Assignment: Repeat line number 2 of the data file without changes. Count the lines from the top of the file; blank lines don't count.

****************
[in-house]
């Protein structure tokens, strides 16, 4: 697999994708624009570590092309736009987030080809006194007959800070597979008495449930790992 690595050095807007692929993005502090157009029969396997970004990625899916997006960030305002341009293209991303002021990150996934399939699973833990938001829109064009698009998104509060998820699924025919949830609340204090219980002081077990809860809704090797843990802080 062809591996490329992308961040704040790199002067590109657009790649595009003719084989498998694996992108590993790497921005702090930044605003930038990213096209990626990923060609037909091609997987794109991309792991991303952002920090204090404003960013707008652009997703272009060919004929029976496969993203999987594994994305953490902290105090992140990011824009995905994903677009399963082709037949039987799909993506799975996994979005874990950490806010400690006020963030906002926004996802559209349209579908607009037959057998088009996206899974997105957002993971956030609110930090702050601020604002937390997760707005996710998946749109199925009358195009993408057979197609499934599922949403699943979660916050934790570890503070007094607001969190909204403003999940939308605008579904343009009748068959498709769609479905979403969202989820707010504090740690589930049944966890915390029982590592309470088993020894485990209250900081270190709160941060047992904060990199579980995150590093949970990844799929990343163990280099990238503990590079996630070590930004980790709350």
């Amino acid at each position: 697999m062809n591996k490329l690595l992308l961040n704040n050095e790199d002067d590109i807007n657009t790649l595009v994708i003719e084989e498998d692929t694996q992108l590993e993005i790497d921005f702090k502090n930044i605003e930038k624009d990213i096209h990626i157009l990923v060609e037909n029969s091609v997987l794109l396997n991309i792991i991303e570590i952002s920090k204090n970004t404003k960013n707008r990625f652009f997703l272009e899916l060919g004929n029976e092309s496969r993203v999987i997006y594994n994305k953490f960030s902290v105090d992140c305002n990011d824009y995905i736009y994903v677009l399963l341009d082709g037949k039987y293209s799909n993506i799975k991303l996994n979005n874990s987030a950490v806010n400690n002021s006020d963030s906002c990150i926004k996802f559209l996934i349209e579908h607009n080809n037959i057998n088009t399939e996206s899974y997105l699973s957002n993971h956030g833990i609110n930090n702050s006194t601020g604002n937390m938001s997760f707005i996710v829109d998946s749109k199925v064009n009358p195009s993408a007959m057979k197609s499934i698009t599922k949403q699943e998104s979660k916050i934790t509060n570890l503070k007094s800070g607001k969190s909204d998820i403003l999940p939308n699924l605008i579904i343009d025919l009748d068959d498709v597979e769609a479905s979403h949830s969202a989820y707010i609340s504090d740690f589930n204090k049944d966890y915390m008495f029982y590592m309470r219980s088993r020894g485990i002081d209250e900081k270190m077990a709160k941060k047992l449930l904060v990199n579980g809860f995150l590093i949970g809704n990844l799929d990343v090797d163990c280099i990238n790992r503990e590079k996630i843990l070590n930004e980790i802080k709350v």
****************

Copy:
């Protein structure tokens, strides 16, 4: 697999994708624009570590092309736009987030080809006194007959800070597979008495449930790992 690595050095807007692929993005502090157009029969396997970004990625899916997006960030305002341009293209991303002021990150996934399939699973833990938001829109064009698009998104509060998820699924025919949830609340204090219980002081077990809860809704090797843990802080 062809591996490329992308961040704040790199002067590109657009790649595009003719084989498998694996992108590993790497921005702090930044605003930038990213096209990626990923060609037909091609997987794109991309792991991303952002920090204090404003960013707008652009997703272009060919004929029976496969993203999987594994994305953490902290105090992140990011824009995905994903677009399963082709037949039987799909993506799975996994979005874990950490806010400690006020963030906002926004996802559209349209579908607009037959057998088009996206899974997105957002993971956030609110930090702050601020604002937390997760707005996710998946749109199925009358195009993408057979197609499934599922949403699943979660916050934790570890503070007094607001969190909204403003999940939308605008579904343009009748068959498709769609479905979403969202989820707010504090740690589930049944966890915390029982590592309470088993020894485990209250900081270190709160941060047992904060990199579980995150590093949970990844799929990343163990280099990238503990590079996630070590930004980790709350």